cards are cheap, you can not have too many and smaller capacity cards (say 1 gig) are a great safe guard against loss and damage. Batteries can cause problems and I reccommend Sanyo Eneloops or Eveready Lithiums for travel.

Hope that is some use, but in the short term I think the best you can do is shoot as much as you can and experiment to find the limits, settle on a good compromise and have a great trip.
Regards,
Grant
I used those modes in the beginning, and got some great photographs with them.

I should point out that most memory cards on E-bay are fake, so avoid them at all costs. Buy them from a local trusted store.

I haven't had any problems with my K100D eating batteries, so I won't comment on what batteries to use.

I don't have a chance to look at every thread, however I help people out with their K100D problems whenever possible.
With that in mind, if you don't get the information you need please feel free to send me a Private Message asking for some advice.

Have fun with it. I wish I could go along on that trip.

05-20-2008, 09:32 AM   #5
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Thank you!

I truly appreciate the quick responses. And I definitely want to get a "green" setting to do most of the work. I'll have a ton of things on my plate, so I'd prefer that the camera do as much work as possible. I'll get "artsy" with it...later. Ebay has NOT been a good place for me. I prefer to stay away from it. I did buy several 2Gig SD cards from Tiger Direct. They were on special at $10 apiece, and have worked fine. I've taken most of my shots using the AUTO PICT mode. Several shots, bright sunshine, landscapes...seemed to lack adequate DOF. The overall image was not what we used to call "tack sharp." I shoot everything with Shake Reduction on. That was viewing the shot on my computer screen. Standard 4x6 prints were fine. I'm shooting at the 3 stars compression level. I assume that the photo processor runs the JPEGs through their own software? Perhaps some sort of auto sharpening?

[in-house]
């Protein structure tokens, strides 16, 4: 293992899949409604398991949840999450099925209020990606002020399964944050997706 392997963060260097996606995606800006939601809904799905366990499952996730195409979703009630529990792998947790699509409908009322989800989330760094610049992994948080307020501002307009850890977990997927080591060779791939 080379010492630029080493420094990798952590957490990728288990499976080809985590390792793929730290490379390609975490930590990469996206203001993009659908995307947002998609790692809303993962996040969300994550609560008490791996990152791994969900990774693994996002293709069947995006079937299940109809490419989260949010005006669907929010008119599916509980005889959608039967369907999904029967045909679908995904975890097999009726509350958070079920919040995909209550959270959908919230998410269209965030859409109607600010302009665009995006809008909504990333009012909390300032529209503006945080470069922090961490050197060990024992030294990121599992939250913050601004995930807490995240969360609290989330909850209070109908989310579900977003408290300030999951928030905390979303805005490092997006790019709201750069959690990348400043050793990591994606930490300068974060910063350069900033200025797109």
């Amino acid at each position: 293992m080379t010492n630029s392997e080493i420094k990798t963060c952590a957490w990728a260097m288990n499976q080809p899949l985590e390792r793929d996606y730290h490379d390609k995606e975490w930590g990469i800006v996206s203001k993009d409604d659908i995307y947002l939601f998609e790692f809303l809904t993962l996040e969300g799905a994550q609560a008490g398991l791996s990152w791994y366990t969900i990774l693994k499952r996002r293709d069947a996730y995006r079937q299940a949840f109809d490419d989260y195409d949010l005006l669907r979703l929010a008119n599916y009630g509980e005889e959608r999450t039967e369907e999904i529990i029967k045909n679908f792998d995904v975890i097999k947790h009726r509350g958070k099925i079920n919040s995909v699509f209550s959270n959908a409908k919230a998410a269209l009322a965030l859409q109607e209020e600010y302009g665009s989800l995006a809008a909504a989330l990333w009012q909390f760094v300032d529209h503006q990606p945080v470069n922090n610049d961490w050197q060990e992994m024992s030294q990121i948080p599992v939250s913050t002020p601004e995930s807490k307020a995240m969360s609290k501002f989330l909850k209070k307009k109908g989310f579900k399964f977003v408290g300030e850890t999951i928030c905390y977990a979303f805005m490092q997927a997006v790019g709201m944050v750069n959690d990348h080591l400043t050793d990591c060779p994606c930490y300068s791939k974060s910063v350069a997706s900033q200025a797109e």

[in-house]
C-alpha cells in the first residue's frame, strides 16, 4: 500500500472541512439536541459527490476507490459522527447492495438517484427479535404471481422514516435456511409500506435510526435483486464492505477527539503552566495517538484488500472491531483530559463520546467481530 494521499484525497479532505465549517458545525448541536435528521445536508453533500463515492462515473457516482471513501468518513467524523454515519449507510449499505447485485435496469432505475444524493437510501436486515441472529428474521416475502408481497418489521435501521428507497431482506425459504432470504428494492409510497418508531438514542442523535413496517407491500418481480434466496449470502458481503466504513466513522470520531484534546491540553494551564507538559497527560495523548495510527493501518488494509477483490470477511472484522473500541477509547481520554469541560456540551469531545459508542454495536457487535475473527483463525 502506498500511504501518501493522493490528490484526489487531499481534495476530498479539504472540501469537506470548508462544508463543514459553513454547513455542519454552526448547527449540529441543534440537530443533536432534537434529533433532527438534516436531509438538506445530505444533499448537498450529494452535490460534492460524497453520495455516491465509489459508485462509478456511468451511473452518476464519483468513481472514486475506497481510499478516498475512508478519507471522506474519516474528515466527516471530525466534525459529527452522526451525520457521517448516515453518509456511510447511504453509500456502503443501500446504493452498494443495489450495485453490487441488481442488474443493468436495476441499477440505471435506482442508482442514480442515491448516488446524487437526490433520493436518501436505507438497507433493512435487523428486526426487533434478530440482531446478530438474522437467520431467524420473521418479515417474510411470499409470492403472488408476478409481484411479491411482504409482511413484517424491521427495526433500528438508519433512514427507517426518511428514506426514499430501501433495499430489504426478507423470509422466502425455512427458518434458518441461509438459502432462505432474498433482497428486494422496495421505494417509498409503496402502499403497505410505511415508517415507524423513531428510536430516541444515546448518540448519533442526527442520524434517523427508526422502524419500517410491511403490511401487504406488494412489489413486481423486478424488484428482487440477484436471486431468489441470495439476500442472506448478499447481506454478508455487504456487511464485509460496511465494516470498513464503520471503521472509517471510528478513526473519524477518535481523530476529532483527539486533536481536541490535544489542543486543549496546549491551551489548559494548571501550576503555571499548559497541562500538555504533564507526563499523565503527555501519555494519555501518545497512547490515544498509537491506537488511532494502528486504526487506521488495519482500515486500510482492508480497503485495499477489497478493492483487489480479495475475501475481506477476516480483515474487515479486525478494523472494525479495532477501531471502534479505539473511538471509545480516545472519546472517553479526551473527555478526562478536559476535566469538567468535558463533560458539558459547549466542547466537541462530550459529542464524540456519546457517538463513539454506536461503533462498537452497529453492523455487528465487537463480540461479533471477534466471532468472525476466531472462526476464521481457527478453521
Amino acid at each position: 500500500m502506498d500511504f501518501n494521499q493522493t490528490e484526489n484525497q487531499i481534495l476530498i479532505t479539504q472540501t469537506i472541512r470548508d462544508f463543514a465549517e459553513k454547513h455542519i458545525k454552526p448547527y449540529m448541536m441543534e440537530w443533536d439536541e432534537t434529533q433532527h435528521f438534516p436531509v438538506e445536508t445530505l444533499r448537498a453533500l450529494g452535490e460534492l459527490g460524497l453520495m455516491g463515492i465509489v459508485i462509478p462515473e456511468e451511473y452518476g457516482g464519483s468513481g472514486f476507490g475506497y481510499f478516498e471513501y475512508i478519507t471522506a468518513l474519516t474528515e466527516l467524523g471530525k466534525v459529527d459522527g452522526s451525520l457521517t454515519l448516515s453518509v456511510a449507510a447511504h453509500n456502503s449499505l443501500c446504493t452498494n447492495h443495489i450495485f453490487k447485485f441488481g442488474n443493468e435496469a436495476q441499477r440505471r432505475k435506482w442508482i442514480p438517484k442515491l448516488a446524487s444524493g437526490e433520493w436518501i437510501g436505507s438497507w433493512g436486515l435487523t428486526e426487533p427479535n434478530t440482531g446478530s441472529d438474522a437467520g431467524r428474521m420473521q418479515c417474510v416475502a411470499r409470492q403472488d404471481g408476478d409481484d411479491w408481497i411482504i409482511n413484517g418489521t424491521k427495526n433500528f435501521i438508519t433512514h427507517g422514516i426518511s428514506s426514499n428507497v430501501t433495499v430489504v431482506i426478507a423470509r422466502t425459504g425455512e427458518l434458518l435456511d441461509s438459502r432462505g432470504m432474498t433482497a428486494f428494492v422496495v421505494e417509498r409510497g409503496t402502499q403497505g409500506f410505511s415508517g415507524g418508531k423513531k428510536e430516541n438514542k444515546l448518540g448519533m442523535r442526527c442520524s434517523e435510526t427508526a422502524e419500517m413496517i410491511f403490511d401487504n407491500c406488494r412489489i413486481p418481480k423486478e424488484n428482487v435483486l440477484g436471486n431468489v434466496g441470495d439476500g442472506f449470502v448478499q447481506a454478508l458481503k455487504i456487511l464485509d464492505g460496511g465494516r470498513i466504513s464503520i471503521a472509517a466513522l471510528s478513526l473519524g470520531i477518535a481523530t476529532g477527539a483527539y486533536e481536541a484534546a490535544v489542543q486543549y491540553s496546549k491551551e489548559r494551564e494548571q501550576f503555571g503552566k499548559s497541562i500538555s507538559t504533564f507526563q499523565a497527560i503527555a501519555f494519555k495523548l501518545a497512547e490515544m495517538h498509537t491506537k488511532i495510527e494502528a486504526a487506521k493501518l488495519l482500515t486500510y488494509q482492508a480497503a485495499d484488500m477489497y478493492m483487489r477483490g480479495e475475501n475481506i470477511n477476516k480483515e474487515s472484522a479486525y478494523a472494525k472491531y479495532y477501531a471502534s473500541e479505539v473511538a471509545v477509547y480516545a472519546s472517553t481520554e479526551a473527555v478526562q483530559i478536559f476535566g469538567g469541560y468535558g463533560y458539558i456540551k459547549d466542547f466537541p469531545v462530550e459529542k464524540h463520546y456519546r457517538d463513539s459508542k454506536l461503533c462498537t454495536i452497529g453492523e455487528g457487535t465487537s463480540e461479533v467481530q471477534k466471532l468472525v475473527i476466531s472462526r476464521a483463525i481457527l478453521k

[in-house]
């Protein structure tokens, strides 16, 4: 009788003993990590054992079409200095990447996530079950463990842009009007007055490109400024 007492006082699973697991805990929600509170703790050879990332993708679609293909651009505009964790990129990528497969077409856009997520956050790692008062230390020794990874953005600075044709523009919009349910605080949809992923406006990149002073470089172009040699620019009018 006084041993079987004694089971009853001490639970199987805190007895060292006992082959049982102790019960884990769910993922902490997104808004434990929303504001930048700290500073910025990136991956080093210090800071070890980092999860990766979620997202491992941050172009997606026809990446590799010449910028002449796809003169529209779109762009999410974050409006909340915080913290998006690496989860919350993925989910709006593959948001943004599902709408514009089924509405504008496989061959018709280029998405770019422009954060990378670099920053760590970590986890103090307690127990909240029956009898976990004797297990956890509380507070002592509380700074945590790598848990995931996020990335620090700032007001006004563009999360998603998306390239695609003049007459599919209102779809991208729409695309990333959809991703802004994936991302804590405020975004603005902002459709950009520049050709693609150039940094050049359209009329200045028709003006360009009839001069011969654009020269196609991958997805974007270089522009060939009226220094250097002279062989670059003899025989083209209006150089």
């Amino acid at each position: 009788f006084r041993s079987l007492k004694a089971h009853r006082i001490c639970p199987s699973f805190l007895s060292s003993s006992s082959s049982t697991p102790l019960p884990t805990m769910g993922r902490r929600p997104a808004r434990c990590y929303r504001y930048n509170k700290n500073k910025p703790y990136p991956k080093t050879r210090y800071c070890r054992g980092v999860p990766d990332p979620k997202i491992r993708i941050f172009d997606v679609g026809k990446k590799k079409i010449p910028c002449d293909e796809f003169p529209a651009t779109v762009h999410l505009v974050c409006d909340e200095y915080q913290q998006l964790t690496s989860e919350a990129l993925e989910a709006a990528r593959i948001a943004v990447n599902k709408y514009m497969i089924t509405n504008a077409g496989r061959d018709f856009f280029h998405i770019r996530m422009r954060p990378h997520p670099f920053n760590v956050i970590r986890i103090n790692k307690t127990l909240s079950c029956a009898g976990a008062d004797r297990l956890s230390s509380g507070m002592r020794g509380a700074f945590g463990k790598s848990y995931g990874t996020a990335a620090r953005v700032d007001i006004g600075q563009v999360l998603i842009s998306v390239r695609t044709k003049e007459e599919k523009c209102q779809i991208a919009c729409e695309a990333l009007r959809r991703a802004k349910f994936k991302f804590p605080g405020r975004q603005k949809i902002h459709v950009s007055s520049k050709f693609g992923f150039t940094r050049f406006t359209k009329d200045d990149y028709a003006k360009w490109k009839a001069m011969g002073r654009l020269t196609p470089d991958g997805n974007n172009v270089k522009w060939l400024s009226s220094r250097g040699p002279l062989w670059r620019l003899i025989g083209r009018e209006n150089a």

Again, I'm grateful for the suggestions. I like having manual zooms (if I have to use zooms), since that really eases the burden on batteries. Hey, I am a boomer on the cusp of geezerhood. Back when I worked in a camera shop (long gone now), I actually sold a model called the Honeywell Pentax SP 500, with the infamous screw mount lenses. Great little camera, and exceptional value.

I've rambled too much. I'll be firing away this PM. Take care!
05-20-2008, 10:08 AM   #6
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The "full auto" mode works fine in just general circumstances, but it basically turns the camera in to a point-and-shoot...great for when you want just that, but you can't expect much more in that mode. Also, the kit lens is pretty darn good for general purpose, but I wouldn't call it "tack sharp", although I have a couple of 8x10 prints with it that are pretty exceptional.

Take an extra set of batteries (at least one), I use the CRV3 (energizer lithium photo) and they last quite a while if not using the flash...but I always keep a new set just in case.

When you have time, try out the manual modes, you might get more use out of them than full auto...and double check your white balance if you're just shooting jpgs...RAW files are pretty easy to fix, JPG's are a pain, and the WB isn't always that accurate, at least that's been my experience.
05-20-2008, 10:17 AM   #7
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QuoteOriginally posted by Mallee Boy Quote
Grant
Hi Grant, why'd you change your name?
-George
05-20-2008, 10:37 AM   #8
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QuoteOriginally posted by Old Film Guy Quote
Several shots, bright sunshine, landscapes...seemed to lack adequate DOF. The overall image was not what we used to call "tack sharp." I shoot everything with Shake Reduction on. That was viewing the shot on my computer screen.
I'll tell you what settings I have my camera set to. And I usually achieve nice sharp images even using the kit lens when I'm shooting in JPG.

hit menu, and go to Saturation. It's right in the middle.

Sharpness is +1. If the images still aren't up to your standards try +2

Contrast is +1.

Try these settings and you might be a little more pleased with your image quality